The only animal medical aid center operated by the New Taipei City Animal Protection and Health Inspection Office in the greater Taipei region saved 890 animals last year, ranging from stray dogs and eagles to pheasants and Formosan rock macaques, it said.
More than 3,448 animals were reported as injured last year, with 890 sent to the center for treatment, the office said, adding that its successful treatment rate is 80 percent.
Most of the animals were injured by cars, the center said.
Photo: Chen Wei-tsung, Taipei Times
The center hosts facilities rivaling some of the best veterinary clinics in the nation, including operating tables, an X-ray machine and recovery rooms, it said.
Veterinarian Lee Chien-pei (李建沛), one of two on staff, said that the center had once saved a Formosan rock macaque that had been severely injured when fighting for dominance in the troop.
It was difficult, as the macaque was very aggressive, fighting being placed into a cage, for example, Lee said.
Photo: Chen Wei-tsung, Taipei Times
Afterward, the center scanned the macaque for a concussion before beginning an operation to reattach its arm.
In another incident, the center saved a mixed-breed dog in New Taipei City’s Jhonghe District (中和) that had been run over by a car, Lee said.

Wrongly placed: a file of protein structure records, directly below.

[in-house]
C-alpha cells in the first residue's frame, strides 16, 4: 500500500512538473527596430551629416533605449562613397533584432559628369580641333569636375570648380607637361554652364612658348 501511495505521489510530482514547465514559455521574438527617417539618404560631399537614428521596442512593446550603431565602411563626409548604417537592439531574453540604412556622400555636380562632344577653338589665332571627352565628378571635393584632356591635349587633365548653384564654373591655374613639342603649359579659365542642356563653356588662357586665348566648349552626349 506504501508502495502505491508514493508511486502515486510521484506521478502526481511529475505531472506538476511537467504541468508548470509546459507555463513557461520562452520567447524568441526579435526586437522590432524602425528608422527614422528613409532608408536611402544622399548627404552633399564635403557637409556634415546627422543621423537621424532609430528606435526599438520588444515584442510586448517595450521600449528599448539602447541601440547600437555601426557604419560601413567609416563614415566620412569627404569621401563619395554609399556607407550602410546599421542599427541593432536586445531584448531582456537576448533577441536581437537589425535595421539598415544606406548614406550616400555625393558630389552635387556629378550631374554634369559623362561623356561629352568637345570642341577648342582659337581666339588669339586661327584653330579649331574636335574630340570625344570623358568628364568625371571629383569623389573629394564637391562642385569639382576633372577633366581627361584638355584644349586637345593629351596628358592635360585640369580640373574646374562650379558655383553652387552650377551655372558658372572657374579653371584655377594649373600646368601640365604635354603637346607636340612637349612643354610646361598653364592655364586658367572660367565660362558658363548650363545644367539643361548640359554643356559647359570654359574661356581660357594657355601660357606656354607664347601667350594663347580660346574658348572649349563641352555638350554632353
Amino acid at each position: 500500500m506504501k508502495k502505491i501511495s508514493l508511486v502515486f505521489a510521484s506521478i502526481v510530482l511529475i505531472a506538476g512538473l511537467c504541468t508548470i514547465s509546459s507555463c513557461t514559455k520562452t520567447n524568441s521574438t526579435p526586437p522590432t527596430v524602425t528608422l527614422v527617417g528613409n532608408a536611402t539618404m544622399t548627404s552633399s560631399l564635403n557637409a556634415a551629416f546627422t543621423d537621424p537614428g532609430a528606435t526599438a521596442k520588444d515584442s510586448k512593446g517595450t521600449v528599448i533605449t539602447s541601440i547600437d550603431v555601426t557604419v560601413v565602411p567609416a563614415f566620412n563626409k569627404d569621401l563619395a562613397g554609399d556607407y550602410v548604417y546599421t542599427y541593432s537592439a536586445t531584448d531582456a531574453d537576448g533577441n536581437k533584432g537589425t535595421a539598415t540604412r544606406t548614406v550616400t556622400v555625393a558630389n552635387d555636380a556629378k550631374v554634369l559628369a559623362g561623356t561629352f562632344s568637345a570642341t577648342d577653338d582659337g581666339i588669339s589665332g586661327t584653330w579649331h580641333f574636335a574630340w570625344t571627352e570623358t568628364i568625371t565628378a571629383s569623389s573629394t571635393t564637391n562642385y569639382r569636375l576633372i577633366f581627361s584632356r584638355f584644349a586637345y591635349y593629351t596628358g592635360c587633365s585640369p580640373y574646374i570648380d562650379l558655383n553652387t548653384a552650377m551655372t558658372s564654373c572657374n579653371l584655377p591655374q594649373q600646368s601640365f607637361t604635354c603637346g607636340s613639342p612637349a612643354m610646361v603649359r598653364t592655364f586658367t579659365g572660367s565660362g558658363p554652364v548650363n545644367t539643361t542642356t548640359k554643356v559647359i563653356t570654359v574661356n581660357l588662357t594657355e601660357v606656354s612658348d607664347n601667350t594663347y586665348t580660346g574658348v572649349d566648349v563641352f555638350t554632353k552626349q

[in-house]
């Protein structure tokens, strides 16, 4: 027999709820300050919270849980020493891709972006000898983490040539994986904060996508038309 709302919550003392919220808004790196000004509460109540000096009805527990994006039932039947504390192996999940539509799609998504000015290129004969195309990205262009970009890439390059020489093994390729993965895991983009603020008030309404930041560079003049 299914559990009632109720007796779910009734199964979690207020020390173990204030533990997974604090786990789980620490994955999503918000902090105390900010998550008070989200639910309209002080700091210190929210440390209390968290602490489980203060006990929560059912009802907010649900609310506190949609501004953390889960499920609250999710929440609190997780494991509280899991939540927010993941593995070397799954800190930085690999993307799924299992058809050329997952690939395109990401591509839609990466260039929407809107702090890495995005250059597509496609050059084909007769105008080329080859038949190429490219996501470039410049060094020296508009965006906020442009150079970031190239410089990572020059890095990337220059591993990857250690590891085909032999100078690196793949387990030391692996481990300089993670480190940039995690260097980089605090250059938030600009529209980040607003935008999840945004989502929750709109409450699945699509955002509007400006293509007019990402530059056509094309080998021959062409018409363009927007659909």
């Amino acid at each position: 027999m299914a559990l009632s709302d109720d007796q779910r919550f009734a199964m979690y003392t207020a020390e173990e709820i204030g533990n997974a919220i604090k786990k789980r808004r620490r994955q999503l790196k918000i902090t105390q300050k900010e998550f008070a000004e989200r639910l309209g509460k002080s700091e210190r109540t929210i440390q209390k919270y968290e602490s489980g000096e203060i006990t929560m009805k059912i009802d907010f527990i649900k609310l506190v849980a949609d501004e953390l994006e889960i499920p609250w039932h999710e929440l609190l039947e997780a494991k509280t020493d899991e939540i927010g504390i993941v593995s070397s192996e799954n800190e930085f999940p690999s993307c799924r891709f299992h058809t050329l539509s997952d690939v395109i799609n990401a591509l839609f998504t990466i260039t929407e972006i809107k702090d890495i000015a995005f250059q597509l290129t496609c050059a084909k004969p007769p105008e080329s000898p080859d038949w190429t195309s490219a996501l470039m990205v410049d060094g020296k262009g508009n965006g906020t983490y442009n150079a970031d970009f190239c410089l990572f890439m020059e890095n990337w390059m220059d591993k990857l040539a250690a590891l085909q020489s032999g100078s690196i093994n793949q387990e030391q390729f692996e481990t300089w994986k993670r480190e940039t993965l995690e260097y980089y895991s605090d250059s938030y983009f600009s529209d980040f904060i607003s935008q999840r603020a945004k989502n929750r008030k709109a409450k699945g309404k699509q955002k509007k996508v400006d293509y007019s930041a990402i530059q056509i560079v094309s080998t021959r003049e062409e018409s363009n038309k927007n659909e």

Due to a severe joint dislocation, it took the center five hours to manipulate the dog’s femur back into place in an operation that is not common even at veterinary clinics.
The city government’s Agriculture Department Director Liao Jung-ching (廖榮清) said 44 workers from nine animal shelters handled all animal rescue cases across the entire special municipality, adding that the fire department or nighttime veterinary clinics handled rescues after midnight in urban areas and after 6pm in rural areas.
Most of the stray animals in the nine shelters have been rescued or saved, Animal Protection and Health Inspection Office Director Chen Yuan-chuan (陳淵泉) said, adding that the percentage of animals brought in by municipal residents was actually on the low side.
There are times when the center fails to save an animal, but it is not due to a lack of effort on the veterinarians’ part, Chen said.
Chen said that since New Taipei City implemented its “zero euthanasia” policy, the monthly adoption rate has increased to 80 percent, adding that the various shelters house about 1,400 stray cats and dogs.
Chen urged municipal residents to consider adopting animals, rather than buying pets, to offer these animals a new home.
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